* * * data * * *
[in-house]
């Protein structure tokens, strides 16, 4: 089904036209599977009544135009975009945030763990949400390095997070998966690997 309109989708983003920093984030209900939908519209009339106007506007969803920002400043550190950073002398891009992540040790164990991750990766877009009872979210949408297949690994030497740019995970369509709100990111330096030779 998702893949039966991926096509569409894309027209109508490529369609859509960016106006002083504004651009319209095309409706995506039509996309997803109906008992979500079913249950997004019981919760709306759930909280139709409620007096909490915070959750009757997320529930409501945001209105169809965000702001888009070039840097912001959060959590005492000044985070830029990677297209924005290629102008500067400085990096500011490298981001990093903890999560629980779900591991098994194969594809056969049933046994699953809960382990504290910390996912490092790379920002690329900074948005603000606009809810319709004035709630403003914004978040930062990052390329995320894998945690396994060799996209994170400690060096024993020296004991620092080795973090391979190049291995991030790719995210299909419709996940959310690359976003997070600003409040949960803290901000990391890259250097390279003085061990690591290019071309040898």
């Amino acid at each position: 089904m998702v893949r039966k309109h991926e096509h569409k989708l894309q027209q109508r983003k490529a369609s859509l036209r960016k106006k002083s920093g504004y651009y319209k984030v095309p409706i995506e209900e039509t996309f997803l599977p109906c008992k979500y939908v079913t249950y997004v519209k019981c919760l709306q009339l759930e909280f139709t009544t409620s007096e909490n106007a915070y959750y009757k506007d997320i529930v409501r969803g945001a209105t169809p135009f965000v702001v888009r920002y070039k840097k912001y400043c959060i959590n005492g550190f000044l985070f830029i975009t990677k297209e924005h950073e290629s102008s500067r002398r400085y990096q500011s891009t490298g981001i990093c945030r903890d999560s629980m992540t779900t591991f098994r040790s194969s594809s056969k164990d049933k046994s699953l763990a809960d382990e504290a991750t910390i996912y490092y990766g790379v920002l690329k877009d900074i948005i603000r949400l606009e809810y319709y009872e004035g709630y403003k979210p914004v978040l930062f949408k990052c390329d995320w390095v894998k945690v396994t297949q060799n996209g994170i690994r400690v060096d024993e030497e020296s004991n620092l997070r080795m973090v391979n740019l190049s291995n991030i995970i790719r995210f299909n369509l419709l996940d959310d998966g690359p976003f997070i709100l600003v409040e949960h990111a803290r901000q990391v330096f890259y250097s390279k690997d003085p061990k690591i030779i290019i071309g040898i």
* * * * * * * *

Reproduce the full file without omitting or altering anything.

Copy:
[in-house]
């Protein structure tokens, strides 16, 4: 089904036209599977009544135009975009945030763990949400390095997070998966690997 309109989708983003920093984030209900939908519209009339106007506007969803920002400043550190950073002398891009992540040790164990991750990766877009009872979210949408297949690994030497740019995970369509709100990111330096030779 998702893949039966991926096509569409894309027209109508490529369609859509960016106006002083504004651009319209095309409706995506039509996309997803109906008992979500079913249950997004019981919760709306759930909280139709409620007096909490915070959750009757997320529930409501945001209105169809965000702001888009070039840097912001959060959590005492000044985070830029990677297209924005290629102008500067400085990096500011490298981001990093903890999560629980779900591991098994194969594809056969049933046994699953809960382990504290910390996912490092790379920002690329900074948005603000606009809810319709004035709630403003914004978040930062990052390329995320894998945690396994060799996209994170400690060096024993020296004991620092080795973090391979190049291995991030790719995210299909419709996940959310690359976003997070600003409040949960803290901000990391890259250097390279003085061990690591290019071309040898």
């Amino acid at each position: 089904m998702v893949r039966k309109h991926e096509h569409k989708l894309q027209q109508r983003k490529a369609s859509l036209r960016k106006k002083s920093g504004y651009y319209k984030v095309p409706i995506e209900e039509t996309f997803l599977p109906c008992k979500y939908v079913t249950y997004v519209k019981c919760l709306q009339l759930e909280f139709t009544t409620s007096e909490n106007a915070y959750y009757k506007d997320i529930v409501r969803g945001a209105t169809p135009f965000v702001v888009r920002y070039k840097k912001y400043c959060i959590n005492g550190f000044l985070f830029i975009t990677k297209e924005h950073e290629s102008s500067r002398r400085y990096q500011s891009t490298g981001i990093c945030r903890d999560s629980m992540t779900t591991f098994r040790s194969s594809s056969k164990d049933k046994s699953l763990a809960d382990e504290a991750t910390i996912y490092y990766g790379v920002l690329k877009d900074i948005i603000r949400l606009e809810y319709y009872e004035g709630y403003k979210p914004v978040l930062f949408k990052c390329d995320w390095v894998k945690v396994t297949q060799n996209g994170i690994r400690v060096d024993e030497e020296s004991n620092l997070r080795m973090v391979n740019l190049s291995n991030i995970i790719r995210f299909n369509l419709l996940d959310d998966g690359p976003f997070i709100l600003v409040e949960h990111a803290r901000q990391v330096f890259y250097s390279k690997d003085p061990k690591i030779i290019i071309g040898i």